Earlier this year Chancellor Rishi Sunak announced a new system of wage insurance for employees affected by the pandemic unlike anything seen in the UK before © Simon Walker/HM Treasury

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The writer is chair of the Resolution Foundation

The significance of choices made in a crisis often get overlooked. During the first coronavirus lockdown the UK government scrambled to invent a generous system of wage insurance for employees and income-protection for the self-employed. It could have sent all households an emergency flat-rate benefit payment or targeted those in most need. Instead, the bulk of the new support offered was linked to past earnings.

In this century’s darkest hour the government turned for inspiration not to William Beveridge but to Otto von Bismarck — the respective intellectual godfathers of the contrasting British and continental-style welfare states.

This represents a major rupture with the UK’s postwar policy settlement. Protecting existing jobs and wages (and the economic continuity and social cohesion this secured) trumped other considerations that, in less extreme circumstances, would have prevailed.

Choices made during the trauma of a pandemic are not a good guide to the future. Only the naive would expect the furlough scheme to presage a pivot towards continental social thinking among the British governing class. Equally, only uninquiring minds would be closed to the possibility that the response has something to teach us about 21st-century social protection.

The pandemic will leave the UK poorer as a nation and make most things harder in public policy. But the social flux generated may also open up space for political leaders willing to do the hard work of mobilising support for new approaches to social protection.

History can help us here. The UK’s modern welfare model may have been founded on Beveridge’s commitment to flat-rate contributions in return for guaranteed flat-rate benefits but it has been shaped ever since by the rise of means-testing. Whether motivated by a desire for spending restraint on the right, or redistribution on the left, the result is that the distinction between contributory “insurance-based” and “means-tested” benefits has collapsed.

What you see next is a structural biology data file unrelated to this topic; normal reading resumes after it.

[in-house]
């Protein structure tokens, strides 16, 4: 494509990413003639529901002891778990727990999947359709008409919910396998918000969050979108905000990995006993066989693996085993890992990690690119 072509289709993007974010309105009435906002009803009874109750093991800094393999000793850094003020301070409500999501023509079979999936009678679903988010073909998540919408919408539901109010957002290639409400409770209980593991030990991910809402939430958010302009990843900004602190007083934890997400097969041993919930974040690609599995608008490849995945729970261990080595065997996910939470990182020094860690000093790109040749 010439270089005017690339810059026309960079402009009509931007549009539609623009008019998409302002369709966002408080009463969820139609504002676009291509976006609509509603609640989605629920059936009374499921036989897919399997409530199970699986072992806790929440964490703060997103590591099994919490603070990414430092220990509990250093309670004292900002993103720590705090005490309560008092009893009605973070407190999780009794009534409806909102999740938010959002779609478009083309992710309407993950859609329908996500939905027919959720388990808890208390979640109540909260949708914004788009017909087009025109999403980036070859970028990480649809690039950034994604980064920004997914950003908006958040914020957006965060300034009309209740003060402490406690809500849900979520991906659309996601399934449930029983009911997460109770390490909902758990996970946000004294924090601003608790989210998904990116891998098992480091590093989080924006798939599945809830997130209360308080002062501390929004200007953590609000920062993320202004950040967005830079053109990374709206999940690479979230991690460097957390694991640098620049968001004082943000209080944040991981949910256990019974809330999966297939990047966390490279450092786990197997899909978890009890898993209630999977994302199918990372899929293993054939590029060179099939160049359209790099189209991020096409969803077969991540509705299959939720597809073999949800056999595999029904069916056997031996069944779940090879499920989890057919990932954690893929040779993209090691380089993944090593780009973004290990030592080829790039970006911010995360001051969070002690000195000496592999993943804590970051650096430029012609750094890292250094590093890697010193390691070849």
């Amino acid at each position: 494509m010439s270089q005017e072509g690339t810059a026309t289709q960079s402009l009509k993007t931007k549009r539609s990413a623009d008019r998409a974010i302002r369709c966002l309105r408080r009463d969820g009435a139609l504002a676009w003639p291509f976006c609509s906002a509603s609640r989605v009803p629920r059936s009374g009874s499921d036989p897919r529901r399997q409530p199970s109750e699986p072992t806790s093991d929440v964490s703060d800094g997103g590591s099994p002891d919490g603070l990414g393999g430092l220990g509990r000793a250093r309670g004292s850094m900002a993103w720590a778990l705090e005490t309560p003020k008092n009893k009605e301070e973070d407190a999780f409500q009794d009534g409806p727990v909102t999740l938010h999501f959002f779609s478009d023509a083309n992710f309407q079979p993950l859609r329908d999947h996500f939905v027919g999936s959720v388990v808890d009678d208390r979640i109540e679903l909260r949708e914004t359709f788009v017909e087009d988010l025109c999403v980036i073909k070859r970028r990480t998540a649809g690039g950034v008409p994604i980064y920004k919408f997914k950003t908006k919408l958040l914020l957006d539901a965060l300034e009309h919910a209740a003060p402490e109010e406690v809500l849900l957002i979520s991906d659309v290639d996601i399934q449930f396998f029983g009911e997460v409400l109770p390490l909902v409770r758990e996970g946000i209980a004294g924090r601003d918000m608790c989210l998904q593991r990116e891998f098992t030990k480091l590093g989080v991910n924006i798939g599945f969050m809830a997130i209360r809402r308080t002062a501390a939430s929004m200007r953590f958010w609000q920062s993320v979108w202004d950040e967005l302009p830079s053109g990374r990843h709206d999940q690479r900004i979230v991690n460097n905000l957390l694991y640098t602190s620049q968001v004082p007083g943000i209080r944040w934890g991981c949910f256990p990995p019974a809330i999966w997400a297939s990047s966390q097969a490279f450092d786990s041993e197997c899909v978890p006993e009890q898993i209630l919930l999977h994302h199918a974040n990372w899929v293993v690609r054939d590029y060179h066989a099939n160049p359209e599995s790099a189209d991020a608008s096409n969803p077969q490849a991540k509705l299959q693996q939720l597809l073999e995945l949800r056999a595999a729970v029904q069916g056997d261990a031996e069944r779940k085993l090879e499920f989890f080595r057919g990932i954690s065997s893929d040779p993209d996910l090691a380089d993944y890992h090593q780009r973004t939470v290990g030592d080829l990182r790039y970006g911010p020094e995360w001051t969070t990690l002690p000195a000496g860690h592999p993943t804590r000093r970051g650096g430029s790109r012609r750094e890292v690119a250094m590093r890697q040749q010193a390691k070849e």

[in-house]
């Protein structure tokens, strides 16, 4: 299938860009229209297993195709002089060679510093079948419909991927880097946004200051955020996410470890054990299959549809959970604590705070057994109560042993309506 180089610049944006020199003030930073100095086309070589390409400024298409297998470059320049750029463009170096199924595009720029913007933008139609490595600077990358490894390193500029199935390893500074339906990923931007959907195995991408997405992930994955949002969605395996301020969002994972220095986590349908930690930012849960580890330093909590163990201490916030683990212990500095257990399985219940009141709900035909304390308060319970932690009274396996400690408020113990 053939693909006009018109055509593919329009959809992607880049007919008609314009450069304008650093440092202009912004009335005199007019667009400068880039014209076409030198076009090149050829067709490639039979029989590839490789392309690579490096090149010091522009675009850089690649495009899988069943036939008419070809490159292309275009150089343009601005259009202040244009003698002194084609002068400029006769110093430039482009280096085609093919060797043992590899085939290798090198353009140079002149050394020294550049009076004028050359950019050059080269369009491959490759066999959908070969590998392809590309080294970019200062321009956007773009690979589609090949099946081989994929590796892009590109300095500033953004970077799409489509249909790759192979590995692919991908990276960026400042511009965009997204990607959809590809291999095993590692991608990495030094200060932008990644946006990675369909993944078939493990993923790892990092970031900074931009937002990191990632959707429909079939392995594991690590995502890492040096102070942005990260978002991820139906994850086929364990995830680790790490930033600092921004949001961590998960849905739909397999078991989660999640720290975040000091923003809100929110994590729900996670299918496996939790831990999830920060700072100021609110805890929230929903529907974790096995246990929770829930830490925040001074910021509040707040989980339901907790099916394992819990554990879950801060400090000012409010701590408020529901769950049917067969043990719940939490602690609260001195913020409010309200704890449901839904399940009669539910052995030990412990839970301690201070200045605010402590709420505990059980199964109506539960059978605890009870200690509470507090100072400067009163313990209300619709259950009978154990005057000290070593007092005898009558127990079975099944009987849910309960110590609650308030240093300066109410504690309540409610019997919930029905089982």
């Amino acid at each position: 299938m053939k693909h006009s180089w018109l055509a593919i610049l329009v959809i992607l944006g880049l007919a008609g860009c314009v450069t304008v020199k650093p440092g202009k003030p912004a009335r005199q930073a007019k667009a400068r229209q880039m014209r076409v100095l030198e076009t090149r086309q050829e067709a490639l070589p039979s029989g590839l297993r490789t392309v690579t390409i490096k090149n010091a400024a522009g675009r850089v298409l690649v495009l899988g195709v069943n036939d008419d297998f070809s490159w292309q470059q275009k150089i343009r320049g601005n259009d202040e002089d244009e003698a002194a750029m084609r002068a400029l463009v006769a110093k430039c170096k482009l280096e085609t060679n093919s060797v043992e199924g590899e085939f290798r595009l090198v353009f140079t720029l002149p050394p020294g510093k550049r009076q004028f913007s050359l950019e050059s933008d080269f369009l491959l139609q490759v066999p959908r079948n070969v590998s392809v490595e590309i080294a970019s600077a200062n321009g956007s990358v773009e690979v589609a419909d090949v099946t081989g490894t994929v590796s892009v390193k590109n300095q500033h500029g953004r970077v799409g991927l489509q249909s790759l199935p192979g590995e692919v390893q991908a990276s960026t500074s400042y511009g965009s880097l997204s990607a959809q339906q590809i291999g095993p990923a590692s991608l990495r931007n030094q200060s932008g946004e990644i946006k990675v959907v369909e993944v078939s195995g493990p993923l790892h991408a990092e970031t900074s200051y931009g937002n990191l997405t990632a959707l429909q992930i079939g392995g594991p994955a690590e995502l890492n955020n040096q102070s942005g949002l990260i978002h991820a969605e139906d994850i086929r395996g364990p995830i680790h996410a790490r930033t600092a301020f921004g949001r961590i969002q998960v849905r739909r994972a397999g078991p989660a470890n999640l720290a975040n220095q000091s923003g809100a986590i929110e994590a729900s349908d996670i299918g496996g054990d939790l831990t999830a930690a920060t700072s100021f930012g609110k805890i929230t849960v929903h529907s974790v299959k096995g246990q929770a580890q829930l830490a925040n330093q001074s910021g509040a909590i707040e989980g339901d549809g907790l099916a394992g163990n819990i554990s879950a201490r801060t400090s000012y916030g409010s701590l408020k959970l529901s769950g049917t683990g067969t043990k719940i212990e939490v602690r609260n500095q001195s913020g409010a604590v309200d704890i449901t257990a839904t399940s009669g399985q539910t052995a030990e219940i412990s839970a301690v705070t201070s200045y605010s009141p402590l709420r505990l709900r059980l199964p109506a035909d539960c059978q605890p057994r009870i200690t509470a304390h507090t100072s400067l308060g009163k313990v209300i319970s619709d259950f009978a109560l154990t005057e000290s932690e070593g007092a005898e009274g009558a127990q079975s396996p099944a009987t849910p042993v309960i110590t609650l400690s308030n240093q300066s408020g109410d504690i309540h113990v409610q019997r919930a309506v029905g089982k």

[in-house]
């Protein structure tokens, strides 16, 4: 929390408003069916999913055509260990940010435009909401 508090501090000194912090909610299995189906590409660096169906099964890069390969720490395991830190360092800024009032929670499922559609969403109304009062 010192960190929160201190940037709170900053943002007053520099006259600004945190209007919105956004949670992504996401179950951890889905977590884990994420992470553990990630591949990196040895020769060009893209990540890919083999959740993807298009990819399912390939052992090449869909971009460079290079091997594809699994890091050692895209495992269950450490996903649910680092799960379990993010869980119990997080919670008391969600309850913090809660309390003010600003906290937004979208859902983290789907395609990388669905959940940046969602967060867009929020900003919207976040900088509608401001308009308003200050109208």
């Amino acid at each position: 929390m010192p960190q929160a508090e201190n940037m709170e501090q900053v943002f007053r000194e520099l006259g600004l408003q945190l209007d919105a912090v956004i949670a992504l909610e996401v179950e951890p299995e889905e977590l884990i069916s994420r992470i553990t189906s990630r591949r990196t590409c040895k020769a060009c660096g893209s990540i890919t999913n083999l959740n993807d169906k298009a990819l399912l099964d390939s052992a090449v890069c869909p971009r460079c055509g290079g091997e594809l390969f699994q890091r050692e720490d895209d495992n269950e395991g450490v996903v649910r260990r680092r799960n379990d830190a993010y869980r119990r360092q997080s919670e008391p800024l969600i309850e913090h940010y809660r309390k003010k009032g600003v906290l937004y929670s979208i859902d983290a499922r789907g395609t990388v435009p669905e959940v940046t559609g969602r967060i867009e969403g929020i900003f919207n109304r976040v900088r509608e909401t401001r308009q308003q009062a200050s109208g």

Sporadic attempts have been made to introduce earnings-related social insurance. Indeed, calls for the rejuvenation of the “contributory principle” are almost as old as the principle itself. Harold Macmillan’s Conservative government first dabbled with the idea of an earnings-related state pension in the early 1960s, before Labour’s Harold Wilson championed a more full-blooded version, alongside wage-linked top ups to unemployment, sickness and widow’s benefits. All fell by the wayside, helping forge today’s received wisdom that such initiatives are futile.

Yet, history also gives us examples of successful attempts to improve the welfare state that have enjoyed broad-based political support. The introduction of statutory maternity pay in 1975 — now 90 per cent of earnings for six weeks, followed, for most, by a longer stretch of a lower flat-rate payment — is part of the furniture of society. No mainstream politician would dare suggest this approach to earnings-protection represents an aberrant departure from parsimonious British tradition.

The pension system, too, is an example of welfare innovation that will stand the test of time. Reforms over the past 15 years have resulted in a settlement that is structurally sound, if under-generous. A low but rising universal flat-rate pension twinned with a mandated workplace system — backed by contributions from employers, government and workers — provides a solid base.

Effective welfare states must be able to improvise. This often means knitting a blend of approaches to balance different objectives — like addressing acute need while cushioning a wide-spectrum of society against risks over their lives. A willingness to build and experiment may disappoint those who favour totalising arguments about the future of welfare, and would depart from the prevailing mindset that views cuts as the answer to all problems.

But it is needed. Sickness pay has been reduced to an ugly runt of a benefit that forces the ill to work, while acting as an arbitrary tax on employers. In real terms, unemployment benefit is set to fall to the level it was at 30 years ago. The social care system privatises, rather than pools, the risk of a family being hit by catastrophic care costs. Support for the self-employed is threadbare. The cumulative effect is more risk being shifted on to those least able to bear it. 

This year has served as a brutal reminder of something both the conservative Bismarck and liberal Beveridge understood: societies need effective ways of sharing the burden to be resilient in a crisis. It’s a lesson we should put to use when improving our welfare state for a post-pandemic world.

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